The familiar bit of verse doctors were wont to post in their waiting rooms in those early days hardly applied to Dr. Soles:
"God and the doctor we alike adore Just on the brink of danger, not before.
The danger past, both are requited God is forgotten and the doctor slighted."

He would be well remembered and appreciated in the community which he had served so faithfully and well. There would be memories of a village doctor singing in the Methodist Church Choir, who upon receiving a signal from the usher, would leave his place in the choir to answer a sick call. There would be memories of a young doctor riding along a country road with his redheaded daughter beside him. He would make a follow-up call to a farm home where he had recently delivered a newcomer. The little girl would be permitted to go in and see the new baby, a red letter day for the farm family and one for the doctor's daughter who would later become a registered nurse.

After graduating from Marquette University School of Medicine with B.S. and M.D. degrees and a year of internship spent at St. Joseph's Hospital, Marshfield, Wisconsin, Dr. H. T. Callahan went to Lewiston, Minnesota, where he was in private practice for one and a half years.

On May 17, 1923, he moved with his wife and seven months old son to Spencer where he engaged in the practice of medicine for nearly forty years. (38 years to be exact.)

For a number of years Dr. Callahan and his wife operated a small hospital, above what at that time was the Spencer Bank building.

He served as President of the Village for a short time and, in 1942, enlisted in the U. S. Military forces. In 1944 he was honorably discharged with the rank of Captain. Returning to Spencer he continued to serve the community as its only doctor until his unexpected death on February 1, 1961.

These are the brief facts regarding Dr.Callahan’s medical career but those who lived here throughout his years of practice remember well his service among us. Our first doctors traveled on horseback or in a buggy or sleigh and sometimes part way on foot. Our last two had cars, but country roads were not at first maintained for year around travel by auto as they now are. Dr. Callahan often drove on a main highway to a cross roads, there to be met by a farmer with team and sled to drive him to the bedside of a patient. He worked closely with the Marshfield Clinic and St. Joseph's Hospital and will be remembered for his skill in diagnosis. His patients were confident that whatever he pronounced their ailments to be, it was 100% correct. He delivered scores of babies at the hospital, many more in homes, in which case he was accompanied by his wife, a registered nurse. He loved children; loved to take care of them and watch them grow up into maturity. Being a family doctor for nearly forty years, he had the added pleasure of ushering into the world some of their children. Because of his concern for our youth, he was very much interested in their school, especially their athletic teams and their bands. He was a staunch Republican and, being an Irishman, he was a witty and articulate one.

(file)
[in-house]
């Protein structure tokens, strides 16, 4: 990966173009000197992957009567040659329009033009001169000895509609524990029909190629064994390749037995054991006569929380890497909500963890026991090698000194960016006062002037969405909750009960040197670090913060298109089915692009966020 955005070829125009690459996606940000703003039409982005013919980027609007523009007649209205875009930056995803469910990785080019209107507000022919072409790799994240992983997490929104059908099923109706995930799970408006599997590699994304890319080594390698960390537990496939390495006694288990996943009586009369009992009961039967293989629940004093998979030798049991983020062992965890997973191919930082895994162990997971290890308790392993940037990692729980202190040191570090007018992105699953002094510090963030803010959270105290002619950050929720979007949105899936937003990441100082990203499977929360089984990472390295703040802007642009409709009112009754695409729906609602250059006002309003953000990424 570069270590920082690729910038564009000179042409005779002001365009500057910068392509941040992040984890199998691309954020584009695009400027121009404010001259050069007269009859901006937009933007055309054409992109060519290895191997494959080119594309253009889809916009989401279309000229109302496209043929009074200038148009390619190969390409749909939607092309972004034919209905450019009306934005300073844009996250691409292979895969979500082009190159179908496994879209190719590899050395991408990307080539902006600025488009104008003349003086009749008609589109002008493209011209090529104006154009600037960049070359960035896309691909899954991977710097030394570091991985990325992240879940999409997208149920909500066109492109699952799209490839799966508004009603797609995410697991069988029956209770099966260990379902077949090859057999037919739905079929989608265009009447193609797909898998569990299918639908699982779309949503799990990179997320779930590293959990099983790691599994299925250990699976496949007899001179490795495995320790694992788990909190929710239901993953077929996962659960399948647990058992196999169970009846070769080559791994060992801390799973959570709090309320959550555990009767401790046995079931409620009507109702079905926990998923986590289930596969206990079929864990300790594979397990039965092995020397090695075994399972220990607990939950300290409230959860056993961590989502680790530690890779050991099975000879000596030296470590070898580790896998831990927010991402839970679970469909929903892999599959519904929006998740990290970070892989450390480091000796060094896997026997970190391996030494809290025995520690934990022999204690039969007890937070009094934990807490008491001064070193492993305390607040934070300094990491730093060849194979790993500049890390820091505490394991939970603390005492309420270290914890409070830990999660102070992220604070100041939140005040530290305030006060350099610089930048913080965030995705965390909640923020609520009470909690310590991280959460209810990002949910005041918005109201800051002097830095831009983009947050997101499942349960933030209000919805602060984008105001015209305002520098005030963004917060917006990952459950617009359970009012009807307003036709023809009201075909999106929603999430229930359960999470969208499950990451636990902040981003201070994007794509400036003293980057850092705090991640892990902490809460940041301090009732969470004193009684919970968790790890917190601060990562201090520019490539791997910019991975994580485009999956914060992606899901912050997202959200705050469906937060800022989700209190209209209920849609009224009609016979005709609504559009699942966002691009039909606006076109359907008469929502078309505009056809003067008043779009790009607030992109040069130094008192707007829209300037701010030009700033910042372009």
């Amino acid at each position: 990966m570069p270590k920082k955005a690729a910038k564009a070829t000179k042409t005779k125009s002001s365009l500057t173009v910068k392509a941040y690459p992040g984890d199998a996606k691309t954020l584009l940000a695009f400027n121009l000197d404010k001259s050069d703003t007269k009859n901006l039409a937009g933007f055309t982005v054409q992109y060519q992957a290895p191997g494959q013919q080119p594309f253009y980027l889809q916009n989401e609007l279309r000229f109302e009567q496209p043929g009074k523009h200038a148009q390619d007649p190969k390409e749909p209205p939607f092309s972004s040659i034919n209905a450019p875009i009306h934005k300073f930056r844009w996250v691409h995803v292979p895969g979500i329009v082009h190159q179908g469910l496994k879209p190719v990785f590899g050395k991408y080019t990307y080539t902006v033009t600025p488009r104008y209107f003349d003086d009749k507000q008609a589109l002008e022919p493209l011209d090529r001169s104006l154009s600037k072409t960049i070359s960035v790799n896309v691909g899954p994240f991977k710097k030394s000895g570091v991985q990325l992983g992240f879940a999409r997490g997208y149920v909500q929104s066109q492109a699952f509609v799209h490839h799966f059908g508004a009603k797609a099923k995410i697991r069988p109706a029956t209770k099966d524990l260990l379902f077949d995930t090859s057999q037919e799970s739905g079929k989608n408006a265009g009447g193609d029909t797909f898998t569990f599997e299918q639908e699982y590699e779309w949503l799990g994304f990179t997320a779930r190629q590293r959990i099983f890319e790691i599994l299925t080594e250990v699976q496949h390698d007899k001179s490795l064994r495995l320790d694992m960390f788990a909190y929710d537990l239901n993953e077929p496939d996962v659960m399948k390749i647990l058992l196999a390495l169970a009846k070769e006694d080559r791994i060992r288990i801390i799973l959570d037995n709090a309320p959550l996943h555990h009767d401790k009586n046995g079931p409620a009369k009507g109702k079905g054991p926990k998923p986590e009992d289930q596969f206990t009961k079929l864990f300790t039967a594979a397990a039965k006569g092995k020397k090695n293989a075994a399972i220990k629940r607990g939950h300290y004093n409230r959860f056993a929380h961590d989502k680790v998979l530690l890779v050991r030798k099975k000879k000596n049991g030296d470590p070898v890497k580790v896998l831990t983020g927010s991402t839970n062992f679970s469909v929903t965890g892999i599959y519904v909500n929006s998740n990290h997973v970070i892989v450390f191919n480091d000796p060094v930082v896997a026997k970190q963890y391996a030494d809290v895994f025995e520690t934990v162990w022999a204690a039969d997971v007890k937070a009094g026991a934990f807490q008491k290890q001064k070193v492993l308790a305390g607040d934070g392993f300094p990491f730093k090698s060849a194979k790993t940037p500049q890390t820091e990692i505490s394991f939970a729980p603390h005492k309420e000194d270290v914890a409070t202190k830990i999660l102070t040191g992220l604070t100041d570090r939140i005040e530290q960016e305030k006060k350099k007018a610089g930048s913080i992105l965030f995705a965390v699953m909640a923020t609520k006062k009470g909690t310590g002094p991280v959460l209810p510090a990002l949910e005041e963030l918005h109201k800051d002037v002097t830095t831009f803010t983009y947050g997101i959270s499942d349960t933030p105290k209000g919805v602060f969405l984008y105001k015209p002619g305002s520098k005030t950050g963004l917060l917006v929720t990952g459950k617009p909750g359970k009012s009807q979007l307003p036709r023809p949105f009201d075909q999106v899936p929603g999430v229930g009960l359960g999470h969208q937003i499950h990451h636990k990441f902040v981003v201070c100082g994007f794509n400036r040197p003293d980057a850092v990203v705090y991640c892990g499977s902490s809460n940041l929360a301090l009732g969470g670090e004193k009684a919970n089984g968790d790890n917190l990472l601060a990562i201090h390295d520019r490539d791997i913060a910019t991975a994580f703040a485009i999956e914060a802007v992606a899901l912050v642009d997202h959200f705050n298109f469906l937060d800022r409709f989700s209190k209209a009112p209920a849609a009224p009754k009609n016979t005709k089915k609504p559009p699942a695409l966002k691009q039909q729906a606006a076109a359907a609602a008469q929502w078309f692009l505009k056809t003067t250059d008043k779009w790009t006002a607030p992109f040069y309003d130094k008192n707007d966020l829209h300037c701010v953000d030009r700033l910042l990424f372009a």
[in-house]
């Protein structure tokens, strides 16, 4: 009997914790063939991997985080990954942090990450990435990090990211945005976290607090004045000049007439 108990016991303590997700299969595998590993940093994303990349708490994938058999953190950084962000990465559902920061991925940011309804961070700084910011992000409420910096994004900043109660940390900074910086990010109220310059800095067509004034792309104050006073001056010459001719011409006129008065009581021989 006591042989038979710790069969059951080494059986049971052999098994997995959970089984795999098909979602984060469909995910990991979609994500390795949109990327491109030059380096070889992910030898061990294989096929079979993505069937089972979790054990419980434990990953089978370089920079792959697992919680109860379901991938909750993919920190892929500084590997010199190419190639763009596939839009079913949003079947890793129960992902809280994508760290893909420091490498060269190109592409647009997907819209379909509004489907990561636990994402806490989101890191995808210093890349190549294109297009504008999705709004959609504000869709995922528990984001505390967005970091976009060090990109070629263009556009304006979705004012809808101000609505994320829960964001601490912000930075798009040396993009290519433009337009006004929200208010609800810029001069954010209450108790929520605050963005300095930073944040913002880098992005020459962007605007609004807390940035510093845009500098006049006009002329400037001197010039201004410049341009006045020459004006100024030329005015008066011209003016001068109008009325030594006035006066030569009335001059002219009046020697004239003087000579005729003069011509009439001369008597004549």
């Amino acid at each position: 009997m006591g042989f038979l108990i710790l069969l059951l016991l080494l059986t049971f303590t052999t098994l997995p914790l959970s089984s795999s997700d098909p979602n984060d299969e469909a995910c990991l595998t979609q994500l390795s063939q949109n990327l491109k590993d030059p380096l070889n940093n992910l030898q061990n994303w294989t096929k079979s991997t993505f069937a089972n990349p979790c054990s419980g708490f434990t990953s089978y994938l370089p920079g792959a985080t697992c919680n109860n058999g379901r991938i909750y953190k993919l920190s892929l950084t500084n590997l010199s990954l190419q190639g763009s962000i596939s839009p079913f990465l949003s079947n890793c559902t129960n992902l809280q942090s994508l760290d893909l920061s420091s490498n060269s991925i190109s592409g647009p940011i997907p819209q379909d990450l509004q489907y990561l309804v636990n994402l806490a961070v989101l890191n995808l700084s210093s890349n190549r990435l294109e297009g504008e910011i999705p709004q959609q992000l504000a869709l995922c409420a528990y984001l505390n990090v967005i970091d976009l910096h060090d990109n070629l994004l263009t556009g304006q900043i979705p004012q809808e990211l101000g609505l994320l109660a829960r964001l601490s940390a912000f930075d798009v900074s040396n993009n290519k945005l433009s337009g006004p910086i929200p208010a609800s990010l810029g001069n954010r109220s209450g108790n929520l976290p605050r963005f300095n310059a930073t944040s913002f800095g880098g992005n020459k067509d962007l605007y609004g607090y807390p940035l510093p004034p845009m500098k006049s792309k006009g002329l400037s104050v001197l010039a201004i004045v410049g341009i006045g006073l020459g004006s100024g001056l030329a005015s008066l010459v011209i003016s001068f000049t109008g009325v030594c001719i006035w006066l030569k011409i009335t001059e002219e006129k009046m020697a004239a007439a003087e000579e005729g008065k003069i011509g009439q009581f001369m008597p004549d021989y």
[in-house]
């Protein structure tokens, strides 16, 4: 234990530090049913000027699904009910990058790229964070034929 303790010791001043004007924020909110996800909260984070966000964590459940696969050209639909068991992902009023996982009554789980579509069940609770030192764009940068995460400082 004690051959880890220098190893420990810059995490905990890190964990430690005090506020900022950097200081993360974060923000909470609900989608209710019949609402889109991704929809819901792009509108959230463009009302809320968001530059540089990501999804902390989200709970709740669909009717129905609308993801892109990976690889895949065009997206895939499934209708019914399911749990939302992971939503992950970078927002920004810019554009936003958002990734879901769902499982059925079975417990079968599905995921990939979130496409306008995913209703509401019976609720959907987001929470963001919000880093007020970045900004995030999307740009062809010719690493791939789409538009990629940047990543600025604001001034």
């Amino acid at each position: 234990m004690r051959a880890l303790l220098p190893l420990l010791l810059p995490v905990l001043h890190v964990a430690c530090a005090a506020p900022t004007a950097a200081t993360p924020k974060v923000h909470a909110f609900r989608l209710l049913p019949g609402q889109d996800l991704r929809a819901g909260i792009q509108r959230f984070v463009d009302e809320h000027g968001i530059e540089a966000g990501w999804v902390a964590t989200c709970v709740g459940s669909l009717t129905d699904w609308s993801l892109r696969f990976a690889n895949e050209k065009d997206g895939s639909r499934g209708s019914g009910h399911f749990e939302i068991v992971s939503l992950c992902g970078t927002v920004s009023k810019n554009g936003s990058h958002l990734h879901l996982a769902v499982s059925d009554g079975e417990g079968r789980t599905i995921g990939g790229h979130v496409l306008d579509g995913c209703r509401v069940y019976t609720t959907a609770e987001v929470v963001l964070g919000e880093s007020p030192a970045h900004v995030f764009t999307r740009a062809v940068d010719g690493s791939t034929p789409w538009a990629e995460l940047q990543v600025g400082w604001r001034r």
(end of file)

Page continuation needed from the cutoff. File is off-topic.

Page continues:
A doctor holds a very special place in the life of his community and the hearts of his people. Thirteen years after his death, Dr. Callahan is still greatly missed and Spencer is still without a doctor, all efforts to obtain one having failed.